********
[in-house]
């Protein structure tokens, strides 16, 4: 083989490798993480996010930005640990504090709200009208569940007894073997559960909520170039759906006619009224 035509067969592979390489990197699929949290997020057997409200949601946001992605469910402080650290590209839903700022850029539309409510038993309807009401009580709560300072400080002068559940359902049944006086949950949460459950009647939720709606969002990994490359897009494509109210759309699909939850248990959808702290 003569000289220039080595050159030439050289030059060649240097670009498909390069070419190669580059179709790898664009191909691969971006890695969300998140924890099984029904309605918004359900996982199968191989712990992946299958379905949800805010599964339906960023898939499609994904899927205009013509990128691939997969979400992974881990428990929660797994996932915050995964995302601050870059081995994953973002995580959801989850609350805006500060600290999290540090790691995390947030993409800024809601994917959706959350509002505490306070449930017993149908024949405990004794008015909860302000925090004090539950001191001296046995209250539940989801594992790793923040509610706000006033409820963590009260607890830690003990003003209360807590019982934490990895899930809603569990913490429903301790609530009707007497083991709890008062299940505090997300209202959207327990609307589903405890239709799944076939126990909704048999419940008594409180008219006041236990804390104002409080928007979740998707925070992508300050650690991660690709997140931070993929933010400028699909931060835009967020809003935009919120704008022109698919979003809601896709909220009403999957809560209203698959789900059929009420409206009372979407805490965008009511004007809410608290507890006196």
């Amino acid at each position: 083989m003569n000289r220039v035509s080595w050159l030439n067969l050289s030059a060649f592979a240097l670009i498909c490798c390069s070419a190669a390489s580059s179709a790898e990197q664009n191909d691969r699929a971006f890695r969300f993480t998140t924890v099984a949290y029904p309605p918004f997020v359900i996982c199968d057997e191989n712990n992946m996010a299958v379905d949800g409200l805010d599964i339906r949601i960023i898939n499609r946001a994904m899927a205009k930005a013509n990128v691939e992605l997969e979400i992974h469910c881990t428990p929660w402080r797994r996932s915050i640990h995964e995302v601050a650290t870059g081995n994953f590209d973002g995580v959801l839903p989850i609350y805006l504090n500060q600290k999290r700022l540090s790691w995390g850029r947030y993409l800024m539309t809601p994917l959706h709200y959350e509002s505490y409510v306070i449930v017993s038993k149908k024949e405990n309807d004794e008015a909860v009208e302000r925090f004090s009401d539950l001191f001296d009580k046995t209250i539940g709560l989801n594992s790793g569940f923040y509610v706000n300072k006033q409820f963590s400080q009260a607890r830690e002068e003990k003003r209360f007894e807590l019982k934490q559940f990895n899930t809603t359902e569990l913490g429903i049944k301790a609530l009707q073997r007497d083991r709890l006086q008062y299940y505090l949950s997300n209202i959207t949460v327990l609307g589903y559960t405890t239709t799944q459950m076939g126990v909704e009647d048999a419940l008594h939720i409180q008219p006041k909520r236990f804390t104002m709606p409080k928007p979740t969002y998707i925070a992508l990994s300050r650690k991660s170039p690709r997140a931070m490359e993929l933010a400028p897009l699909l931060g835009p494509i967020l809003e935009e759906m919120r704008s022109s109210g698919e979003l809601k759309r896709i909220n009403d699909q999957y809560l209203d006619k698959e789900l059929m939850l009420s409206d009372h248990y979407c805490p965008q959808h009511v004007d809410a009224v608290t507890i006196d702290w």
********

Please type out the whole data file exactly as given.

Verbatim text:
[in-house]
């Protein structure tokens, strides 16, 4: 083989490798993480996010930005640990504090709200009208569940007894073997559960909520170039759906006619009224 035509067969592979390489990197699929949290997020057997409200949601946001992605469910402080650290590209839903700022850029539309409510038993309807009401009580709560300072400080002068559940359902049944006086949950949460459950009647939720709606969002990994490359897009494509109210759309699909939850248990959808702290 003569000289220039080595050159030439050289030059060649240097670009498909390069070419190669580059179709790898664009191909691969971006890695969300998140924890099984029904309605918004359900996982199968191989712990992946299958379905949800805010599964339906960023898939499609994904899927205009013509990128691939997969979400992974881990428990929660797994996932915050995964995302601050870059081995994953973002995580959801989850609350805006500060600290999290540090790691995390947030993409800024809601994917959706959350509002505490306070449930017993149908024949405990004794008015909860302000925090004090539950001191001296046995209250539940989801594992790793923040509610706000006033409820963590009260607890830690003990003003209360807590019982934490990895899930809603569990913490429903301790609530009707007497083991709890008062299940505090997300209202959207327990609307589903405890239709799944076939126990909704048999419940008594409180008219006041236990804390104002409080928007979740998707925070992508300050650690991660690709997140931070993929933010400028699909931060835009967020809003935009919120704008022109698919979003809601896709909220009403999957809560209203698959789900059929009420409206009372979407805490965008009511004007809410608290507890006196």
């Amino acid at each position: 083989m003569n000289r220039v035509s080595w050159l030439n067969l050289s030059a060649f592979a240097l670009i498909c490798c390069s070419a190669a390489s580059s179709a790898e990197q664009n191909d691969r699929a971006f890695r969300f993480t998140t924890v099984a949290y029904p309605p918004f997020v359900i996982c199968d057997e191989n712990n992946m996010a299958v379905d949800g409200l805010d599964i339906r949601i960023i898939n499609r946001a994904m899927a205009k930005a013509n990128v691939e992605l997969e979400i992974h469910c881990t428990p929660w402080r797994r996932s915050i640990h995964e995302v601050a650290t870059g081995n994953f590209d973002g995580v959801l839903p989850i609350y805006l504090n500060q600290k999290r700022l540090s790691w995390g850029r947030y993409l800024m539309t809601p994917l959706h709200y959350e509002s505490y409510v306070i449930v017993s038993k149908k024949e405990n309807d004794e008015a909860v009208e302000r925090f004090s009401d539950l001191f001296d009580k046995t209250i539940g709560l989801n594992s790793g569940f923040y509610v706000n300072k006033q409820f963590s400080q009260a607890r830690e002068e003990k003003r209360f007894e807590l019982k934490q559940f990895n899930t809603t359902e569990l913490g429903i049944k301790a609530l009707q073997r007497d083991r709890l006086q008062y299940y505090l949950s997300n209202i959207t949460v327990l609307g589903y559960t405890t239709t799944q459950m076939g126990v909704e009647d048999a419940l008594h939720i409180q008219p006041k909520r236990f804390t104002m709606p409080k928007p979740t969002y998707i925070a992508l990994s300050r650690k991660s170039p690709r997140a931070m490359e993929l933010a400028p897009l699909l931060g835009p494509i967020l809003e935009e759906m919120r704008s022109s109210g698919e979003l809601k759309r896709i909220n009403d699909q999957y809560l209203d006619k698959e789900l059929m939850l009420s409206d009372h248990y979407c805490p965008q959808h009511v004007d809410a009224v608290t507890i006196d702290w």